Translated into 12 languages
Expert Group in 2003 and finally adopted in 2005 to support freelance journalists. The
original idea was to draft such a Charter that reflects fundamental rights of
freelance journalists in the style of the UN charter. Nevertheless, and this
was agreed upon by all of the over one dozen participants of the webinar, it
remains as valid today as it was 10 years ago.
Having a look at each of the
Charter's main points, all issues were discussed and illustrated with various
examples form different European countries:
1. Every freelance has the right to organize in a
union and by collective work seek to improve the situation for freelances and
other journalists. Freelances and their unions should have the right to offer
services to foster the solidarity among freelances and between freelances and
staff, such as recommendations of fees and collective bargaining. The International Labour Organisation's
Protection of the Right Organise to is a formal ILO convention
that should be implemented by all European countries who have ratified the
2. Every freelance
should have the same professional rights as an employee, the same right to be
treated as a fair partner when negotiating.
The Austrian trade union for all workers in print, journalism and paper-related industries
(GPA-DJP) has bundled their campaigns to
improve freelances' professional rights under the heading "work@flex"
across all fields.
3. Every freelance
has a right to a written contract. Every freelance has the right to be treated
as a fair partner when negotiating. The right to a written
contract seems a basic right, but the discussion showed how difficult this is
to achieve given the often very unequal balance of power between the journalist
and his/her employer (client). Especially in Central and Eastern Europe it
seems impossible to get a written contract before publication as an example
from Poland showed: "In some cases, I have had to sign a contract after publication of my work and of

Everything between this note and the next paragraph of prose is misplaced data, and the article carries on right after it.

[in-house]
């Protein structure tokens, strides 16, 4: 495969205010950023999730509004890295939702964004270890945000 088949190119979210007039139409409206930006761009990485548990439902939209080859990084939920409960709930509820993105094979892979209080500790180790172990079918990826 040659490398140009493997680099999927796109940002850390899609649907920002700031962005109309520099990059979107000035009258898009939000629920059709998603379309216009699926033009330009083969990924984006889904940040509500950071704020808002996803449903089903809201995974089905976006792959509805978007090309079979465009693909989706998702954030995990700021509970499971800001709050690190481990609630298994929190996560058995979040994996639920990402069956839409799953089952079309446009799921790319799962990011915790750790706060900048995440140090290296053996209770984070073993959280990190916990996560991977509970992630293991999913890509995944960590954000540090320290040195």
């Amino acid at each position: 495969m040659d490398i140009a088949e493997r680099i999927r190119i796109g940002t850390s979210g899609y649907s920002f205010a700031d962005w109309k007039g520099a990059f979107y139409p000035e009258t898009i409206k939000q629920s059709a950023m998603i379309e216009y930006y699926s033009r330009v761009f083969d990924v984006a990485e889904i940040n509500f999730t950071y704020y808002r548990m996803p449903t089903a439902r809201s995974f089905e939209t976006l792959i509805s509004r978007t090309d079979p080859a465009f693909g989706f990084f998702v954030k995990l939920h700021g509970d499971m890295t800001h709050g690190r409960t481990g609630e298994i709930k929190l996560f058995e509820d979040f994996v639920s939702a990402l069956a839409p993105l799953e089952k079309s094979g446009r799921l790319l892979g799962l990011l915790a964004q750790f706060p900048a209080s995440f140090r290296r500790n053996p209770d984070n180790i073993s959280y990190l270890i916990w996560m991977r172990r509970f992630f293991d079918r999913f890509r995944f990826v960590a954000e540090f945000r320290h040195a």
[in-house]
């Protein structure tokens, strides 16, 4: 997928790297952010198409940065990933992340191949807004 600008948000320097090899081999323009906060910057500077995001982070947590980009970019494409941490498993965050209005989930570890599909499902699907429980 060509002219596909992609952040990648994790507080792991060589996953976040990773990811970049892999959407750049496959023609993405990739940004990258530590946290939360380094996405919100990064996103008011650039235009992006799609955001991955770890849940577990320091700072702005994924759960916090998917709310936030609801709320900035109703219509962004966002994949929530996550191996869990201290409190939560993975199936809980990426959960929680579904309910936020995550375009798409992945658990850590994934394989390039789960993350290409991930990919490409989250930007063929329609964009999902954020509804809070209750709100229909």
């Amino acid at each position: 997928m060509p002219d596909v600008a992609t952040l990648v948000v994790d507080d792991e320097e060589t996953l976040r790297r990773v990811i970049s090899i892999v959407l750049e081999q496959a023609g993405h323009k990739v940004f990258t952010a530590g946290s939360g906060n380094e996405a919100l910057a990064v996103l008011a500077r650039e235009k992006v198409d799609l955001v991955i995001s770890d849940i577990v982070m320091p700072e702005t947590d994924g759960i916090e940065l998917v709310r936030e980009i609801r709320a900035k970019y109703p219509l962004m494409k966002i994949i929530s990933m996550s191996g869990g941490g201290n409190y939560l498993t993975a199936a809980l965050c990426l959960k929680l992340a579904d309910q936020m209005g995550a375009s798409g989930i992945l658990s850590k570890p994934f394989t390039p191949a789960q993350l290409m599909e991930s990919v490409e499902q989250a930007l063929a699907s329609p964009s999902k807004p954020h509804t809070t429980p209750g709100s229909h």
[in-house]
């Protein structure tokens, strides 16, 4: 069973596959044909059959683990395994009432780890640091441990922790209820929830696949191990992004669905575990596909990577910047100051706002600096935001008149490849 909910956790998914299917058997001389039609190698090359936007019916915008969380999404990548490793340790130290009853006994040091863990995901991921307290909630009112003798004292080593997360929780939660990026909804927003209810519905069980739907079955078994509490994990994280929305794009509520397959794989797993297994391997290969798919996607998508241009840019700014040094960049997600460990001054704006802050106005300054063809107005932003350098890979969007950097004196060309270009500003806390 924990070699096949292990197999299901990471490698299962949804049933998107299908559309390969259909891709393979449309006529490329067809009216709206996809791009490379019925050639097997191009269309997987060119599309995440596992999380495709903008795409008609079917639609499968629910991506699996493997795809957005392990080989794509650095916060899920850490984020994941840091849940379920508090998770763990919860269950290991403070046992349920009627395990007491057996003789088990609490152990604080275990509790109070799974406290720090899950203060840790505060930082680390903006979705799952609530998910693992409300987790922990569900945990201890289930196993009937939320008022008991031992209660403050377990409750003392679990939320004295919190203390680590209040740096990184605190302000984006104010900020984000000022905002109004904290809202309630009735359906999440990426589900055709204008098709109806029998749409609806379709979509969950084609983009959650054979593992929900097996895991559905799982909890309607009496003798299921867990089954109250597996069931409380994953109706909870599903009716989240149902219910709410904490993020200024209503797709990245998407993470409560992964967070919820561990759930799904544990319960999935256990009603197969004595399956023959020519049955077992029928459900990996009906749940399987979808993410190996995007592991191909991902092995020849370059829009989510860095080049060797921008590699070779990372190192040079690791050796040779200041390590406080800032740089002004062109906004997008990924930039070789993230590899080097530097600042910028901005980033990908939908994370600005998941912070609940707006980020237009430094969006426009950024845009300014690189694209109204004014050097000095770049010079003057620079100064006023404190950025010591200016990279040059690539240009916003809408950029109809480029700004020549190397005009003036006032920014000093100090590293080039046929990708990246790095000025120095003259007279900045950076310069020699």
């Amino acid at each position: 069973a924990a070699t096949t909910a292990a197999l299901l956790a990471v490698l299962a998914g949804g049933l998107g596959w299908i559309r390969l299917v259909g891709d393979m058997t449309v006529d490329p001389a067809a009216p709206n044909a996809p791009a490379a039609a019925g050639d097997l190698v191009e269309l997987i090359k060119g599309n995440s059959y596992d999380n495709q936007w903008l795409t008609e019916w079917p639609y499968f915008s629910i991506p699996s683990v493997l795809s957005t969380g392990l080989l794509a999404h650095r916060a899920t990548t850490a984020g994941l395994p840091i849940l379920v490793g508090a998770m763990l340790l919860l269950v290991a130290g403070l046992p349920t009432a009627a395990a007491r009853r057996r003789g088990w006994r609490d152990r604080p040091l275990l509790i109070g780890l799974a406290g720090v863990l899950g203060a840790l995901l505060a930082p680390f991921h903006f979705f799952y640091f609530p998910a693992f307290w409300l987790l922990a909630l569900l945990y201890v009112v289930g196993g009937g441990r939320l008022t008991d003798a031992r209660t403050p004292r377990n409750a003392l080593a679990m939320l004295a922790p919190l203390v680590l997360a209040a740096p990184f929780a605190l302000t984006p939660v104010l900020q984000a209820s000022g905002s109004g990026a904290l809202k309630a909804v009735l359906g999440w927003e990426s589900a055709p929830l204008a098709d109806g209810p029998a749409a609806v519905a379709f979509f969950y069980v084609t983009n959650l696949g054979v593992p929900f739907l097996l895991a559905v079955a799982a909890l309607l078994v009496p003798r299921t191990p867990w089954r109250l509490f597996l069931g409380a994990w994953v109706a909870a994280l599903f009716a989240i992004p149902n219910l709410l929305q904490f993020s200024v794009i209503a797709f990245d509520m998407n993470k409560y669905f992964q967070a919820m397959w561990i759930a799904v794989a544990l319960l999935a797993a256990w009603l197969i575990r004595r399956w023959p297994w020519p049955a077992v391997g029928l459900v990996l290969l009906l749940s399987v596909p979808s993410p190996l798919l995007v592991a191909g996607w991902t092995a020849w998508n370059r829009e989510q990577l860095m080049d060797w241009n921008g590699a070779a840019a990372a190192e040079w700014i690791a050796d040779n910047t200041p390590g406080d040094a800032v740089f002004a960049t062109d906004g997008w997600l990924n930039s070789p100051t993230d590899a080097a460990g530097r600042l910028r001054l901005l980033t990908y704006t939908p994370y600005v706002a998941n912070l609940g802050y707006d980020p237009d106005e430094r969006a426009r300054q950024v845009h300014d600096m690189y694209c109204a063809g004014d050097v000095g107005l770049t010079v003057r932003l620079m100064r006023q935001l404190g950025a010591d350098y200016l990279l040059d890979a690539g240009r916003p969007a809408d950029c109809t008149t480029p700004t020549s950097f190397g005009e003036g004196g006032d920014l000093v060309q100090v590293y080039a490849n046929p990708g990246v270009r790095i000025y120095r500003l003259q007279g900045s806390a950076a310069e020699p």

course emails are some kind of proof but in case of problems, it is always
Fostering the aim of point
three, German unions, for example, offer negotiations trainings (also via
webinars) for freelances to be able to stand their ground in contract talks.
Also, the European Federation of Journalists itself has over a long time
showcasing unfair terms and conditions and to raise awareness for
both newspapers and magazines. It continuously calls upon freelances to send in
further contracts and enrich their database. Since the writing of the Charter
the unfair negotiation relationship between freelance and his/her client has
4. Every freelance has the right
to hers/his author's rights. All freelances must have unwaivable moral rights. Freelances
must have the right to collective bargaining regarding their authors' rights. Tackling the issue of authors'
rights, former chair of the Freelance Expert Group (FREG), Heikki Jokinen and
now member of the EFJ Authors' Rights Expert Group presented the
challenges to protect them and gave an outlook as to what actions could be taken.
These include flat fees for all economic rights of an authors' text, unlimited
rights to modify the content, free right to re-sell work without compensation
of the author and consequently the transferal of all rights from the freelance
to the buyer. He assesses that "we are finally nearing legislation" drawing
from examples in Germany and the Netherlands. However, many a counter-examples
were given. Furthermore, the recent deal brokered
between French publishing houses and Googlewas discussed. The French journalist unions SNJ and SNJ-CGT had criticised that the €60m deal agreed upon would once
again cross over authors.
5. Every freelance has the right to choose the best
suitable form for hers/his way of freelancing. A fake or forced freelance who
is economically dependent should be treated as an employee and will receive all
statutory rights and benefits. It was criticised that authors
rarely have a real right to choose his or her working conditions which all too
often ends up in forced dependencies without viable employee contracts. Thus,